Justice Matters assembly pushes for action on community issues, calls out local leaders

March 30, 2017. Lawrence Journal-World.

An assembly hosted by faith group Justice Matters on Thursday brought up community issues such as mental health, affordable housing and school equity, and event organizers weren’t shy in voicing their disappointment that not all local leaders attended.

The conclusion of the third annual Nehemiah Action Assembly likely sent cell phones of two local leaders — School Board President Marcel Harmon and Douglas County Commission Chair Mike Gaughan — buzzing with text messages after their numbers were projected in front of the nearly full Lied Center and the approximately 1,500 attendees were encouraged to text them.

Douglas County Commission hears but doesn’t commit to Justice Matters’ request for interim mental health crisis intervention center

March 15, 2017. Lawrence Journal-World.

The Douglas County Commission received but didn’t commit to a request from interfaith group Justice Matters to renovate an existing building for use as a mental health crisis intervention center that could be opened this year.

Whether it be jail issues or racism, Justice Matters vows to be voice of the ‘unheard’

January 30, 2017. Lawrence Journal-World.

As it looks to its fourth year since its formation, the Lawrence interfaith group Justice Matters points to victories won through its mobilization of “people power” and vows to carry on the fight for advances on local issues its members have identified.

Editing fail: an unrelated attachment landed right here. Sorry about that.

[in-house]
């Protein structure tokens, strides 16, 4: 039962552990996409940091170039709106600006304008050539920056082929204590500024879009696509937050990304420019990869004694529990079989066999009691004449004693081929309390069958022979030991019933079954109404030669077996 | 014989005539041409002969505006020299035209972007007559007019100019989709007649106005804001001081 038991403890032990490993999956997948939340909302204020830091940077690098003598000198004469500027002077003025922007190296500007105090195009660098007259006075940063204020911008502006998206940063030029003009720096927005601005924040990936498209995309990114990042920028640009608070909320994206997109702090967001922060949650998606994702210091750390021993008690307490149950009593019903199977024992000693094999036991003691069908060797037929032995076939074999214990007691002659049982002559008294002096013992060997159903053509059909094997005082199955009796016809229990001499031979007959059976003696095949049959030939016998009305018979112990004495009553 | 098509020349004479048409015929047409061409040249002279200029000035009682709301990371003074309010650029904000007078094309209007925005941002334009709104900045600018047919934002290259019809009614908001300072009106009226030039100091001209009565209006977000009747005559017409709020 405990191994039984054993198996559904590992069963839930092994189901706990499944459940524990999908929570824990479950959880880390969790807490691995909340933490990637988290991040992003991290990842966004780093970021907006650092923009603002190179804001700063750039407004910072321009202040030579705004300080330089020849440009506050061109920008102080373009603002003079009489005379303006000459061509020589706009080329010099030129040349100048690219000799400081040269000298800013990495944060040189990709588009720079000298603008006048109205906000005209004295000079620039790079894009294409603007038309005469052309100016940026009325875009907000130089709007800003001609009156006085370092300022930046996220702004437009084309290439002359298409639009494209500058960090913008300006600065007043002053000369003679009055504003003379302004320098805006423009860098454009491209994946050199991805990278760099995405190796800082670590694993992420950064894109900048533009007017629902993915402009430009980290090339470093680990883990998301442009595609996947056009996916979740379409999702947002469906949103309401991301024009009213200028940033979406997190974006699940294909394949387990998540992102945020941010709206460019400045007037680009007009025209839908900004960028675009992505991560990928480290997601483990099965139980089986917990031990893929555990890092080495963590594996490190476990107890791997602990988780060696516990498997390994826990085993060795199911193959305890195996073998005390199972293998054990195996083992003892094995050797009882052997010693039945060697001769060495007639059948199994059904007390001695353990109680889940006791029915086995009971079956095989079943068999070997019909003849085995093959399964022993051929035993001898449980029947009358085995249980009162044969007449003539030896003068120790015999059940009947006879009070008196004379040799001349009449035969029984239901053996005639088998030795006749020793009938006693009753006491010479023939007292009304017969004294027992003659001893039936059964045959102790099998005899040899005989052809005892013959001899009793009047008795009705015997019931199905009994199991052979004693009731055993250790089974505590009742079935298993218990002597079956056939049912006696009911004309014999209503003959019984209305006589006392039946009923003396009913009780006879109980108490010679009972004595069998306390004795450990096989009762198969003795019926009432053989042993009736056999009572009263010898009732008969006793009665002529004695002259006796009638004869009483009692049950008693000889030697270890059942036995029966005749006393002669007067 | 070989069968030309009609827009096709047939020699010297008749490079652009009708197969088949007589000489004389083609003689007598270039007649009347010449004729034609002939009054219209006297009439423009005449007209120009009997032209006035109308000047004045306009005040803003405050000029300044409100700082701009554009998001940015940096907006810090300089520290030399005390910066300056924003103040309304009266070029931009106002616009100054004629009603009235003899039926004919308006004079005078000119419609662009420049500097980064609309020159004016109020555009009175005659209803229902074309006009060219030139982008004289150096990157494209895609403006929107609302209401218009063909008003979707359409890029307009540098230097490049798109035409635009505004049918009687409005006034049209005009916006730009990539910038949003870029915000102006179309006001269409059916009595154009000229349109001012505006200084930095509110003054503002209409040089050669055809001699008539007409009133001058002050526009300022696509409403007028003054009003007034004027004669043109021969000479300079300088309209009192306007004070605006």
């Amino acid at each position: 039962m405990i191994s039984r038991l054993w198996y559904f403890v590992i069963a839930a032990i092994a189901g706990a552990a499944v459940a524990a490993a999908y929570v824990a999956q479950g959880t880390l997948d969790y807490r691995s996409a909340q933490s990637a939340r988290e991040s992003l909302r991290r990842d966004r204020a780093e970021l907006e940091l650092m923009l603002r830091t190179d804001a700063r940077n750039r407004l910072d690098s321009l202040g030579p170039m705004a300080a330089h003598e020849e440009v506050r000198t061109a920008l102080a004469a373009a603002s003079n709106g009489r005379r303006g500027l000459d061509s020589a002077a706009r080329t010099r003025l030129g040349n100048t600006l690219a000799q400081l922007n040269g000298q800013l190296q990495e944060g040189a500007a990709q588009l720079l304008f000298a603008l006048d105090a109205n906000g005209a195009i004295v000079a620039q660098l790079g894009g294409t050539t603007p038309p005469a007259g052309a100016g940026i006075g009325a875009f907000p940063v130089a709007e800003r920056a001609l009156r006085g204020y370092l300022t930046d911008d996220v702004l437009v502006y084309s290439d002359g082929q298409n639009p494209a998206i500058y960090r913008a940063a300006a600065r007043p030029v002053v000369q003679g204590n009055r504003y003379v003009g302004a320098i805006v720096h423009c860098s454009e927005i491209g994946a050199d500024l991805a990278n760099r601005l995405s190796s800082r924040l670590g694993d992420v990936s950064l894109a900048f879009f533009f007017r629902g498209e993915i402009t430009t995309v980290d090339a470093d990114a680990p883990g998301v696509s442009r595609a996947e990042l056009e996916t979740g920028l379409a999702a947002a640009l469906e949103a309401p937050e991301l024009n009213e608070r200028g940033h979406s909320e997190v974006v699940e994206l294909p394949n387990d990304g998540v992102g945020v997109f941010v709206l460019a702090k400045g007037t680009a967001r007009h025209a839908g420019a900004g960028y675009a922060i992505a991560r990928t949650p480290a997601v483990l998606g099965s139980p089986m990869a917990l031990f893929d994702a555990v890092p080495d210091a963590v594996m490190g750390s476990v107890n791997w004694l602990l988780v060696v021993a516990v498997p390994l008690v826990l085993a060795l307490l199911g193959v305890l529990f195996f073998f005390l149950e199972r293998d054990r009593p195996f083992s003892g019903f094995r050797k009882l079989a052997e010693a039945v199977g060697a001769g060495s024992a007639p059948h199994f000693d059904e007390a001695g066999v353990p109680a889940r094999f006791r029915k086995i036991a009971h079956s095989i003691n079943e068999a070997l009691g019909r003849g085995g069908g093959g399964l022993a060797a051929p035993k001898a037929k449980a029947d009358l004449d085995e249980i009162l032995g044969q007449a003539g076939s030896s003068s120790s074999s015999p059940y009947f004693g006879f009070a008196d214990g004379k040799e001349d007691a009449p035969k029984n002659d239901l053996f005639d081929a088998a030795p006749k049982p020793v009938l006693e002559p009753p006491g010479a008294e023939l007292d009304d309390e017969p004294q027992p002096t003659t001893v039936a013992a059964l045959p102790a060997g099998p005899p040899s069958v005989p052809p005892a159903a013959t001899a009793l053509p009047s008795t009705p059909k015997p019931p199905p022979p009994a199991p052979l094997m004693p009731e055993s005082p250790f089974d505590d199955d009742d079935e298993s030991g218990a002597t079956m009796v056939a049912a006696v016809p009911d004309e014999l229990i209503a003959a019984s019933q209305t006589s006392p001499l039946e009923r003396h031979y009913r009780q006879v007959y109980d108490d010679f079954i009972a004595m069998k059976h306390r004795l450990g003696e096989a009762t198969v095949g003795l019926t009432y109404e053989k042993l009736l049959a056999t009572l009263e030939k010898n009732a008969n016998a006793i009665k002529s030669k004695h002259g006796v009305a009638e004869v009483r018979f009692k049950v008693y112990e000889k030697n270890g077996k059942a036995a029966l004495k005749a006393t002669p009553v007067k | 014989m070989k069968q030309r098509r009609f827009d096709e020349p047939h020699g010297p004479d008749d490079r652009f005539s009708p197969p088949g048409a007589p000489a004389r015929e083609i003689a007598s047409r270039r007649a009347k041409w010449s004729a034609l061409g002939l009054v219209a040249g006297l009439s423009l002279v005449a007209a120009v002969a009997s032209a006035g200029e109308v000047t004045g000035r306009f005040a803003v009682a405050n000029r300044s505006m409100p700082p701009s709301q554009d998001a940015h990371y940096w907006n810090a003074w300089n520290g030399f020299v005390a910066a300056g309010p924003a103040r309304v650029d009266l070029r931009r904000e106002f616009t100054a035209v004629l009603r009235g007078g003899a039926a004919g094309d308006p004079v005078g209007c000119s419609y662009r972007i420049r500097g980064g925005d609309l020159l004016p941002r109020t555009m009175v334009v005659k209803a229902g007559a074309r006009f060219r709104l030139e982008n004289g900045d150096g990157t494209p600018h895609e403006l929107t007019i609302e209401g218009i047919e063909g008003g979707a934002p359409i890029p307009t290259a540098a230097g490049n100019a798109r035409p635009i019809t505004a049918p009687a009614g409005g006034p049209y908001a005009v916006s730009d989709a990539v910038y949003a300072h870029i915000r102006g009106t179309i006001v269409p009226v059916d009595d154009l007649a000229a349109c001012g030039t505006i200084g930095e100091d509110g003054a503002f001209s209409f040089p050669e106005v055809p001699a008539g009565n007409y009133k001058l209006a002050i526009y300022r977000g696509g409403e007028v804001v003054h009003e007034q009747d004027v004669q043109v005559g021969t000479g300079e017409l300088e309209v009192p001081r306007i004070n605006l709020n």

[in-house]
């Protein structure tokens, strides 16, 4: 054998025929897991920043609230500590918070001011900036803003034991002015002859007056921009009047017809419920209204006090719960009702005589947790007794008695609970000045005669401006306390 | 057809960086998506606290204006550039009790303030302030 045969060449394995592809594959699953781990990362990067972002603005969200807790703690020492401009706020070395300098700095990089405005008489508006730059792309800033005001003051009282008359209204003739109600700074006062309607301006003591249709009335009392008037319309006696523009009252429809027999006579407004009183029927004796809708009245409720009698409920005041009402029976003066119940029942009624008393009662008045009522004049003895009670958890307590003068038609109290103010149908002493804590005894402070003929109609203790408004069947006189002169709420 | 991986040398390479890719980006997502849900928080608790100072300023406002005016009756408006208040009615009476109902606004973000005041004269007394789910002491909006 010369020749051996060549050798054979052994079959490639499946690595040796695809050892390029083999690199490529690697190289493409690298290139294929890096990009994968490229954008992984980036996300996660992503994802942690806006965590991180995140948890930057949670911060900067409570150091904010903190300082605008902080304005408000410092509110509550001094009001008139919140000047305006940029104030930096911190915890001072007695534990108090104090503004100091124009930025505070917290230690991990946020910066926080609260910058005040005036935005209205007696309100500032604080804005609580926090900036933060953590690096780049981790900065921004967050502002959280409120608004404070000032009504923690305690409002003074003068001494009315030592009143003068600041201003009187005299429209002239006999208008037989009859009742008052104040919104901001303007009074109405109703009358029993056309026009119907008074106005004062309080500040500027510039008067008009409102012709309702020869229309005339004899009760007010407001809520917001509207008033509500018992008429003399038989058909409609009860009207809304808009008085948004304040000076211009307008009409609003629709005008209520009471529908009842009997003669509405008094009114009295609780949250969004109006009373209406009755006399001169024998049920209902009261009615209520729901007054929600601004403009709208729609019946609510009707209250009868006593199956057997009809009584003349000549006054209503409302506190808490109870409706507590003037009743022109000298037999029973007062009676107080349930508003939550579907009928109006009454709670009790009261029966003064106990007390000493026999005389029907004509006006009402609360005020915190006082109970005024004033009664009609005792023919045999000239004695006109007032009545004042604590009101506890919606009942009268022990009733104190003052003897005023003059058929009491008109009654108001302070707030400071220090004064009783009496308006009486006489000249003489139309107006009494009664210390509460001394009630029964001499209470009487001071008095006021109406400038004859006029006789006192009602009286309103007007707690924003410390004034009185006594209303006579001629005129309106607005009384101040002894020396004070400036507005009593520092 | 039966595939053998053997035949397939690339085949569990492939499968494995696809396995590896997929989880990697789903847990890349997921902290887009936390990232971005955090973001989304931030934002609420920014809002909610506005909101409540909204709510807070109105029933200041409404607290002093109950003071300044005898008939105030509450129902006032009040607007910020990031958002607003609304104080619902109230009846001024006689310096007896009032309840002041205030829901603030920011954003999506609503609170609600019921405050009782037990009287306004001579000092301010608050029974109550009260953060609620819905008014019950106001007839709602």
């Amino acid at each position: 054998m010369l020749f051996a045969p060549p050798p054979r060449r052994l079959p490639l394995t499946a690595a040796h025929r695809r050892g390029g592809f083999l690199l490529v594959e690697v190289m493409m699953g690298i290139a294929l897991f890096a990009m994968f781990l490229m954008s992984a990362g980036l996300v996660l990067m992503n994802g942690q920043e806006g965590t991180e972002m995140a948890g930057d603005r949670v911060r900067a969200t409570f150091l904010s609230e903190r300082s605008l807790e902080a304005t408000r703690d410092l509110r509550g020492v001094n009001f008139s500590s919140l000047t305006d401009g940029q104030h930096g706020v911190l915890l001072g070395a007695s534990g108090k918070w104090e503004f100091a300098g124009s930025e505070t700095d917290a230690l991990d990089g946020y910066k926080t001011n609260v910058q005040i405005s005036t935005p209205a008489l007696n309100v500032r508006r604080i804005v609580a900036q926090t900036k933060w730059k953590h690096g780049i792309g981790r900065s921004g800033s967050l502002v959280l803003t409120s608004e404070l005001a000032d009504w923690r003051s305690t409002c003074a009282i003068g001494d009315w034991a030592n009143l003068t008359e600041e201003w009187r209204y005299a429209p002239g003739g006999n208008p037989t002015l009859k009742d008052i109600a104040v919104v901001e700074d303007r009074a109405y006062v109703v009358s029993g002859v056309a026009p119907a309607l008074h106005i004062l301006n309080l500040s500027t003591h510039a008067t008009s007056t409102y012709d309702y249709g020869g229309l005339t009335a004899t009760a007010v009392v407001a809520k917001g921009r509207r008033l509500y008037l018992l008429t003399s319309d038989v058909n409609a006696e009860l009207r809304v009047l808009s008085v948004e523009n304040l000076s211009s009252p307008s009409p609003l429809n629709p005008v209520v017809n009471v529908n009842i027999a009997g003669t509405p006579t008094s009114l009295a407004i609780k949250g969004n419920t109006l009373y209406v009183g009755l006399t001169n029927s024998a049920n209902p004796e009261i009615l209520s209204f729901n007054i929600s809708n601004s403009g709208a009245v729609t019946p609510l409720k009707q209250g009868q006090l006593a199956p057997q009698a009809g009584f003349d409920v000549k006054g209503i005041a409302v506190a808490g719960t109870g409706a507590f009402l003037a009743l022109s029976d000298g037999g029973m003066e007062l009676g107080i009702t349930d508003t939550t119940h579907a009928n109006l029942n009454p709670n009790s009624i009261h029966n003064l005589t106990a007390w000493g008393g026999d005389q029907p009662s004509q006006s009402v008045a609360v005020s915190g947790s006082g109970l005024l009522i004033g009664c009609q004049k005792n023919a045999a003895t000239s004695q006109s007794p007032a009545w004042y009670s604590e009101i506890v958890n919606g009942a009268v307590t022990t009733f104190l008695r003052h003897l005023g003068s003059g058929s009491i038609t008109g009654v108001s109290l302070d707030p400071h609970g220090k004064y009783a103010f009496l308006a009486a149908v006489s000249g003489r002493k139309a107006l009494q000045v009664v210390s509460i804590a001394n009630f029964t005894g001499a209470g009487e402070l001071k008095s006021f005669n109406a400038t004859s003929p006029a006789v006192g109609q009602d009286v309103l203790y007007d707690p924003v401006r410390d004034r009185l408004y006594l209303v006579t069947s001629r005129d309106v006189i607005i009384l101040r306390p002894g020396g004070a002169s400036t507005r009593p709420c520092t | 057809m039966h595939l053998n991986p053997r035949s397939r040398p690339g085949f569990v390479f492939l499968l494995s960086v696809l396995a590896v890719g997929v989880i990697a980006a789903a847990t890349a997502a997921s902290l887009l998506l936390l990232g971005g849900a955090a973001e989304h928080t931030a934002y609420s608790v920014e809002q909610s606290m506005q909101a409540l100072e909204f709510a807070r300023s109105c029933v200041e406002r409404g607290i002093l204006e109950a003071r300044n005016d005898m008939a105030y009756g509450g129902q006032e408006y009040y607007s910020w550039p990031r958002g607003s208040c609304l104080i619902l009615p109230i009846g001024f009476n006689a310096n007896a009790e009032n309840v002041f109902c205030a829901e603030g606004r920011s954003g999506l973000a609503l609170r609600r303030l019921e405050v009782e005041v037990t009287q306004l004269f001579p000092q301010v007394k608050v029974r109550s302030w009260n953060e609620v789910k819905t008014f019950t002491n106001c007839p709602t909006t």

“None of us as individuals or as faith groups have the influence, the clout or the money to really affect change,” said Pat Lechtenberg, Justice Matters recording secretary. “But by coming together as a large group of people — and there were more than 1,700 of us at the Lied Center at our founding convention — we can make a difference.”

Lawrence faith leaders push for crisis center over jail expansion

November 1, 2016. KSHB 41.

LAWRENCE, Kan. – While Douglas County considers a $30 million proposal that would expand its jail, a large group of faith leaders are pushing for what they believe is an alternative approach that would dramatically cut down on arrests.

“Put fewer people in jail and provide good mental healthcare for those who need it,” said Joanna Harader, pastor of Peace Mennonite Church in Lawrence and spokesperson for Justice Matters.

Justice Matters calls for suspension of jail expansion funding, establishment of crisis center in new report

October 26, 2016. Lawrence Journal-World.

Local interfaith coalition Justice Matters released a list of six recommendations Wednesday as part of a report on the county’s criminal justice reform plans, including calls for the immediate establishment of a crisis center and suspension of all funding for the proposed expansion of the Douglas County Jail.

The group’s report argues that the county should explore programs that have proven safe and successful elsewhere before moving forward on the $30 million jail expansion project, said Ben MacConnell, the group’s lead organizer.